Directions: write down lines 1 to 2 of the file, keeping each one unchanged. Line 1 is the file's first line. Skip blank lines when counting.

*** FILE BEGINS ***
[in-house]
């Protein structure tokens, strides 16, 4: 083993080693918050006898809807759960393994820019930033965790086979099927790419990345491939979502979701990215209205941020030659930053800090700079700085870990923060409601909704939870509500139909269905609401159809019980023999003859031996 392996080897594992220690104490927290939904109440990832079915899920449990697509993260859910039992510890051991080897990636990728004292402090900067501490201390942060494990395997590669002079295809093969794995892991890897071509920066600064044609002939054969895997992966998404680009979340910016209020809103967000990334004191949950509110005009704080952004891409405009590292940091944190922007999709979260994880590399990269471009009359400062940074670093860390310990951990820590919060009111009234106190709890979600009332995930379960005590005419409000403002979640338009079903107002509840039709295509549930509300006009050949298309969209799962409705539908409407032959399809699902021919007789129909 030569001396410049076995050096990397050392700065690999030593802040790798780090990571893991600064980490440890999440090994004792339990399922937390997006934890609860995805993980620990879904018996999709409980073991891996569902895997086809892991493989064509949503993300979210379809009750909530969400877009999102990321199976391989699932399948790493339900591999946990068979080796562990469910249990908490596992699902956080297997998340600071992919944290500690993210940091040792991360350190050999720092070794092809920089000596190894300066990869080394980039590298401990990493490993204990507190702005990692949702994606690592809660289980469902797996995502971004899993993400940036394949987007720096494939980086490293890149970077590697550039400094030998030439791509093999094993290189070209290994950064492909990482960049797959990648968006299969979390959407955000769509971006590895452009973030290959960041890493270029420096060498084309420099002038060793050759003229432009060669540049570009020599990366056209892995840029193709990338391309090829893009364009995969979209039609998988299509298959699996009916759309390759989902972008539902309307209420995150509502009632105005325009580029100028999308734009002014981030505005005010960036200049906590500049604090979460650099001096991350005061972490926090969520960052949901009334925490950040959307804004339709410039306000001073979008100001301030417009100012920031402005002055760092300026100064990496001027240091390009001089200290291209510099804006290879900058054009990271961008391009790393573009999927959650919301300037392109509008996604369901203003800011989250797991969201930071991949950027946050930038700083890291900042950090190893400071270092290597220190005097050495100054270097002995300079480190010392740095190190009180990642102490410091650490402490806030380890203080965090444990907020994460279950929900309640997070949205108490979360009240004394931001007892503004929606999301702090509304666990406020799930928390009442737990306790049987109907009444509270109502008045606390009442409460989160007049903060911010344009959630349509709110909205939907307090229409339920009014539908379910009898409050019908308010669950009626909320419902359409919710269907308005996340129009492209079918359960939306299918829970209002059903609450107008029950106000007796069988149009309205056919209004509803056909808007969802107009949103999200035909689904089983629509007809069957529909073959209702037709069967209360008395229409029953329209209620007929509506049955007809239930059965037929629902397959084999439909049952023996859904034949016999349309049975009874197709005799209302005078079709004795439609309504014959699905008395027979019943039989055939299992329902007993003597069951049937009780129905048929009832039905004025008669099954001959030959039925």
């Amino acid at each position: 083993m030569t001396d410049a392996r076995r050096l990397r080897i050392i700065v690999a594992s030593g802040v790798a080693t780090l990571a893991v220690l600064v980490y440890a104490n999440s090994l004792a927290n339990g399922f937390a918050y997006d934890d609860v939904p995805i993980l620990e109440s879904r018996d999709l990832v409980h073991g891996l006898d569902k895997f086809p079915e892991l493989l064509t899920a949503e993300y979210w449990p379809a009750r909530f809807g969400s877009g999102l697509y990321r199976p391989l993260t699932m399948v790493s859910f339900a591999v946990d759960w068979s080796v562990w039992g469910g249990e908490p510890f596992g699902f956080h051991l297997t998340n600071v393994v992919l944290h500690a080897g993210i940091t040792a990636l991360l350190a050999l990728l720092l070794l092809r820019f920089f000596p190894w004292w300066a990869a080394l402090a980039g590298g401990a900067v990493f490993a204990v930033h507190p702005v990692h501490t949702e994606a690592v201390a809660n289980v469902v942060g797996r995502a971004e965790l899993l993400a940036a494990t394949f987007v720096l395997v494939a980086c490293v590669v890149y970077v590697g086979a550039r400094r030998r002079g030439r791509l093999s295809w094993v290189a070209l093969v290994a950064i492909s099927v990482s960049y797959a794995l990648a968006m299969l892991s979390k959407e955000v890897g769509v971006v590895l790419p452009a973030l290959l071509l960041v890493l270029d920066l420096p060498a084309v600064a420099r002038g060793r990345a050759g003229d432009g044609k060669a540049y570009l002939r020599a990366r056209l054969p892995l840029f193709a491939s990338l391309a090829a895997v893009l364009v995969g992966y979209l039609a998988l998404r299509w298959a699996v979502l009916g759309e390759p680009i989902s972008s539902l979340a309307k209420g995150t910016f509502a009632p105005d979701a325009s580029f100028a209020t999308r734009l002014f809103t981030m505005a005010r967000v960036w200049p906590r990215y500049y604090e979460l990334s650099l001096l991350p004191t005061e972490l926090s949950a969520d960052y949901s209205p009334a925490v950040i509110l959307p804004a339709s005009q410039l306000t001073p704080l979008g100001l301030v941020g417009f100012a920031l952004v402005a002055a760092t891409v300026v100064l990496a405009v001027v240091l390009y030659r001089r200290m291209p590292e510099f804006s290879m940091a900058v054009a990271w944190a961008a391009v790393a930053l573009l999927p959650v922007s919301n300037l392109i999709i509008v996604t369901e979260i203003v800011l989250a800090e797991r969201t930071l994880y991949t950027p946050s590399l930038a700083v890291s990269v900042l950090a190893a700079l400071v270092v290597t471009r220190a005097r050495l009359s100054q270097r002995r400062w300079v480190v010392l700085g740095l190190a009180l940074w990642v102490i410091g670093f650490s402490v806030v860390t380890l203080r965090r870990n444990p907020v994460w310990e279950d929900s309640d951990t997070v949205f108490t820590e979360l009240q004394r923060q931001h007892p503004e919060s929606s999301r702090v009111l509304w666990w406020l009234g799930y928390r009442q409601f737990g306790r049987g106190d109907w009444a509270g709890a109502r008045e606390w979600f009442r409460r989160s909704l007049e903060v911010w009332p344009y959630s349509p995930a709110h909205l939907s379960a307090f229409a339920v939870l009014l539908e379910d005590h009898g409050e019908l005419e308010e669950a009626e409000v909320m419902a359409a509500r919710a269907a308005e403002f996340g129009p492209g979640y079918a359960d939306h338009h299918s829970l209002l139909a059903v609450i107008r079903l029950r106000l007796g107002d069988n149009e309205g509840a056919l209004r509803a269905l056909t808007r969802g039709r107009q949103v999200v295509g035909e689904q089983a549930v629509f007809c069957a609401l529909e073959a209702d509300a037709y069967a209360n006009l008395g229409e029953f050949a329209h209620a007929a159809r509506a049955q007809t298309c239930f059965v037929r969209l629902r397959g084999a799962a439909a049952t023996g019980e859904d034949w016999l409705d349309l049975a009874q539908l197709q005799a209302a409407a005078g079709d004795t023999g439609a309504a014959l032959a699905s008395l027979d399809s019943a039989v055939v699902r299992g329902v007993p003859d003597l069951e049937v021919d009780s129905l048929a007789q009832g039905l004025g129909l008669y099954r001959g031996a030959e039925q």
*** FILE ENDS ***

[in-house]
């Protein structure tokens, strides 16, 4: 083993080693918050006898809807759960393994820019930033965790086979099927790419990345491939979502979701990215209205941020030659930053800090700079700085870990923060409601909704939870509500139909269905609401159809019980023999003859031996 392996080897594992220690104490927290939904109440990832079915899920449990697509993260859910039992510890051991080897990636990728004292402090900067501490201390942060494990395997590669002079295809093969794995892991890897071509920066600064044609002939054969895997992966998404680009979340910016209020809103967000990334004191949950509110005009704080952004891409405009590292940091944190922007999709979260994880590399990269471009009359400062940074670093860390310990951990820590919060009111009234106190709890979600009332995930379960005590005419409000403002979640338009079903107002509840039709295509549930509300006009050949298309969209799962409705539908409407032959399809699902021919007789129909 030569001396410049076995050096990397050392700065690999030593802040790798780090990571893991600064980490440890999440090994004792339990399922937390997006934890609860995805993980620990879904018996999709409980073991891996569902895997086809892991493989064509949503993300979210379809009750909530969400877009999102990321199976391989699932399948790493339900591999946990068979080796562990469910249990908490596992699902956080297997998340600071992919944290500690993210940091040792991360350190050999720092070794092809920089000596190894300066990869080394980039590298401990990493490993204990507190702005990692949702994606690592809660289980469902797996995502971004899993993400940036394949987007720096494939980086490293890149970077590697550039400094030998030439791509093999094993290189070209290994950064492909990482960049797959990648968006299969979390959407955000769509971006590895452009973030290959960041890493270029420096060498084309420099002038060793050759003229432009060669540049570009020599990366056209892995840029193709990338391309090829893009364009995969979209039609998988299509298959699996009916759309390759989902972008539902309307209420995150509502009632105005325009580029100028999308734009002014981030505005005010960036200049906590500049604090979460650099001096991350005061972490926090969520960052949901009334925490950040959307804004339709410039306000001073979008100001301030417009100012920031402005002055760092300026100064990496001027240091390009001089200290291209510099804006290879900058054009990271961008391009790393573009999927959650919301300037392109509008996604369901203003800011989250797991969201930071991949950027946050930038700083890291900042950090190893400071270092290597220190005097050495100054270097002995300079480190010392740095190190009180990642102490410091650490402490806030380890203080965090444990907020994460279950929900309640997070949205108490979360009240004394931001007892503004929606999301702090509304666990406020799930928390009442737990306790049987109907009444509270109502008045606390009442409460989160007049903060911010344009959630349509709110909205939907307090229409339920009014539908379910009898409050019908308010669950009626909320419902359409919710269907308005996340129009492209079918359960939306299918829970209002059903609450107008029950106000007796069988149009309205056919209004509803056909808007969802107009949103999200035909689904089983629509007809069957529909073959209702037709069967209360008395229409029953329209209620007929509506049955007809239930059965037929629902397959084999439909049952023996859904034949016999349309049975009874197709005799209302005078079709004795439609309504014959699905008395027979019943039989055939299992329902007993003597069951049937009780129905048929009832039905004025008669099954001959030959039925």